A new player makes its entry into the mobile operating system market as the CyanogenMod project announced they've raised $7 million in funding, mainly from Benchmark Capital and Redpoint Ventures. The new company will be headed by Kirt McMaster, a technology executive with many years of experience in the mobile industry, while Steve Kondik, the project's founder, will take up a position as chief technology officer.
The funding round actually closed in April but the company kept quiet about it and worked on several new projects. One of the first new things we can expect from Cyanogen is a simple installer. In the coming weeks, we can expect a graphical installer to be introduced in the Google Play store, but this will only be for unlocked phones. Eventually, Cyanogen will expand the functionality of this app to also make it possible to unlock Android phones via a simple graphical interface.
In the long run, Cyanogen goal is to not only release forked versions of Android but to produce a new mobile operating system designed by and for the people who use it.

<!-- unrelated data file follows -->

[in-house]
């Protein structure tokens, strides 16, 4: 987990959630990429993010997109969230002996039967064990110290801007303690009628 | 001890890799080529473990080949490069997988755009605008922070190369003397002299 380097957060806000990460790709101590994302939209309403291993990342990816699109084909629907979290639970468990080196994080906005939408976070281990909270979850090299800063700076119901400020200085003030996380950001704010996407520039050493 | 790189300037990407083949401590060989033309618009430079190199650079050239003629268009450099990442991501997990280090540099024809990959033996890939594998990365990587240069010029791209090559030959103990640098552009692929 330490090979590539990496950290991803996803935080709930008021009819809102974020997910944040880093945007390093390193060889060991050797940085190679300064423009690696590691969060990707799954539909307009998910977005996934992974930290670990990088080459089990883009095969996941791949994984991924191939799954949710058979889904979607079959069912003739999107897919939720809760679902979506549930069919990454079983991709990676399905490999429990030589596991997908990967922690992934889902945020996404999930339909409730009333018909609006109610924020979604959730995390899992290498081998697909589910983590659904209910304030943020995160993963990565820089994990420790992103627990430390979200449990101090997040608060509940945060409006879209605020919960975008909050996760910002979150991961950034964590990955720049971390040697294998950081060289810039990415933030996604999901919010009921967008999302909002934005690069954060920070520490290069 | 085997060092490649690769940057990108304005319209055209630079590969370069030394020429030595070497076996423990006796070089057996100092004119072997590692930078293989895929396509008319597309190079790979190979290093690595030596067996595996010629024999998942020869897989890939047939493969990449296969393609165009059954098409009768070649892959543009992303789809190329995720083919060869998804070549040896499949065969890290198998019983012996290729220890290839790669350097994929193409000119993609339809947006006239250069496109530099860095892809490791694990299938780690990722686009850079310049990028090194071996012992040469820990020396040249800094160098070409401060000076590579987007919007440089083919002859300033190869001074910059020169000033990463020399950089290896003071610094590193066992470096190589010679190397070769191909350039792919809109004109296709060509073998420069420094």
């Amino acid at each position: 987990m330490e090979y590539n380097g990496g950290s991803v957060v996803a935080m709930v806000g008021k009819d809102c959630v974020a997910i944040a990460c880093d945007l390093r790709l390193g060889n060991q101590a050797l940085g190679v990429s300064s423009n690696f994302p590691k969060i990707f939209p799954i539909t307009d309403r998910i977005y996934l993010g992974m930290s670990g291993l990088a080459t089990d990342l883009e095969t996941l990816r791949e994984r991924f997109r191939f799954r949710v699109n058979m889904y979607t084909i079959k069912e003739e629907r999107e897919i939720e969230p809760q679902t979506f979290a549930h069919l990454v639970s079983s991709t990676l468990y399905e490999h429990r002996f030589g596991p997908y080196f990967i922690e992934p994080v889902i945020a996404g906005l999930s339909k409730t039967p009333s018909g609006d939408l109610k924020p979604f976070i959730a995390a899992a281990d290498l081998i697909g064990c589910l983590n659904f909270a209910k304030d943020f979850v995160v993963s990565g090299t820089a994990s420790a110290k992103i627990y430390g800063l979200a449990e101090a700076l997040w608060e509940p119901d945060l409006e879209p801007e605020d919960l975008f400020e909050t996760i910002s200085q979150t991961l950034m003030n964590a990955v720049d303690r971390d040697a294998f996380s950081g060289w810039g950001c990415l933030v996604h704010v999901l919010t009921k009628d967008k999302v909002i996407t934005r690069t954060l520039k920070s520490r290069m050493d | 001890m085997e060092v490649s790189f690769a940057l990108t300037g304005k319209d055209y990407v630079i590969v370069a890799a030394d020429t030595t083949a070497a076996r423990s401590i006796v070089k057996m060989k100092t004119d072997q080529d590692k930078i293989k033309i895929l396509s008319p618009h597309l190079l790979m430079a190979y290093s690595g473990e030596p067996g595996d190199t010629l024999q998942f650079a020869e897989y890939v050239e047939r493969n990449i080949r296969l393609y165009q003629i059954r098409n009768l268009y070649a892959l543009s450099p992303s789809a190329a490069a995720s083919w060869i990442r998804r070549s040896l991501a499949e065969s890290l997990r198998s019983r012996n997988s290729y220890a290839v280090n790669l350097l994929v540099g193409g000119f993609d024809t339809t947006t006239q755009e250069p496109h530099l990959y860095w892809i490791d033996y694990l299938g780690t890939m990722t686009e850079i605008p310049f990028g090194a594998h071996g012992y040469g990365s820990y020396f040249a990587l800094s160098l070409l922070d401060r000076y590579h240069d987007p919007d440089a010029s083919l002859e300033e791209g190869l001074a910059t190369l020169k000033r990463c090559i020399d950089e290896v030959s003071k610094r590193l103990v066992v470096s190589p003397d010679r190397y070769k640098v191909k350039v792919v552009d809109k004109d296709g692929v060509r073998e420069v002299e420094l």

The real question is whether Google -- which has always toed the line between full-on rebel coders like CM and the carriers it's partnered with -- will continue to tolerate CM, which it has never officially commented on. As The Verge points out:
But what if some of those services get blocked? Core Google apps including Gmail, Chrome, and Maps aren’t open-sourced parts of Android — they’re part of Google Play Services. Using Google Play Services requires that a device be certified by Google. Firmware modifications like Cyanogen bring devices into a gray area where the original phone may have been certified, but the modified version could fall outside Google’s guidelines.